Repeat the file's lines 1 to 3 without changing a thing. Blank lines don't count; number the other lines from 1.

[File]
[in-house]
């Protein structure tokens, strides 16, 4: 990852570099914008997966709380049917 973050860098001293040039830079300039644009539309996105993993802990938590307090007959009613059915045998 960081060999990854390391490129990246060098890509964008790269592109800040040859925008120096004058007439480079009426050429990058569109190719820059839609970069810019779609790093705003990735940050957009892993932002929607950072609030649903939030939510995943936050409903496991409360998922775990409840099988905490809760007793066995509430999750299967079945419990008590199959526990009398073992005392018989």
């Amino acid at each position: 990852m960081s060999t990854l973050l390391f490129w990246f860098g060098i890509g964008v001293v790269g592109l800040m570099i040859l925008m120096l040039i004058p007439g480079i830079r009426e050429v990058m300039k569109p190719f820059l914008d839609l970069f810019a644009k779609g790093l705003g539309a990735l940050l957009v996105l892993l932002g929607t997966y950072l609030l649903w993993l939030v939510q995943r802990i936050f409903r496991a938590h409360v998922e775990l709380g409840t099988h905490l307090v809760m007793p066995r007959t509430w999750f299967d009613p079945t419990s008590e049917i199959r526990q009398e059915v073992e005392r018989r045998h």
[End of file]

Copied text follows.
[in-house]
């Protein structure tokens, strides 16, 4: 990852570099914008997966709380049917 973050860098001293040039830079300039644009539309996105993993802990938590307090007959009613059915045998 960081060999990854390391490129990246060098890509964008790269592109800040040859925008120096004058007439480079009426050429990058569109190719820059839609970069810019779609790093705003990735940050957009892993932002929607950072609030649903939030939510995943936050409903496991409360998922775990409840099988905490809760007793066995509430999750299967079945419990008590199959526990009398073992005392018989």
């Amino acid at each position: 990852m960081s060999t990854l973050l390391f490129w990246f860098g060098i890509g964008v001293v790269g592109l800040m570099i040859l925008m120096l040039i004058p007439g480079i830079r009426e050429v990058m300039k569109p190719f820059l914008d839609l970069f810019a644009k779609g790093l705003g539309a990735l940050l957009v996105l892993l932002g929607t997966y950072l609030l649903w993993l939030v939510q995943r802990i936050f409903r496991a938590h409360v998922e775990l709380g409840t099988h905490l307090v809760m007793p066995r007959t509430w999750f299967d009613p079945t419990s008590e049917i199959r526990q009398e059915v073992e005392r018989r045998h």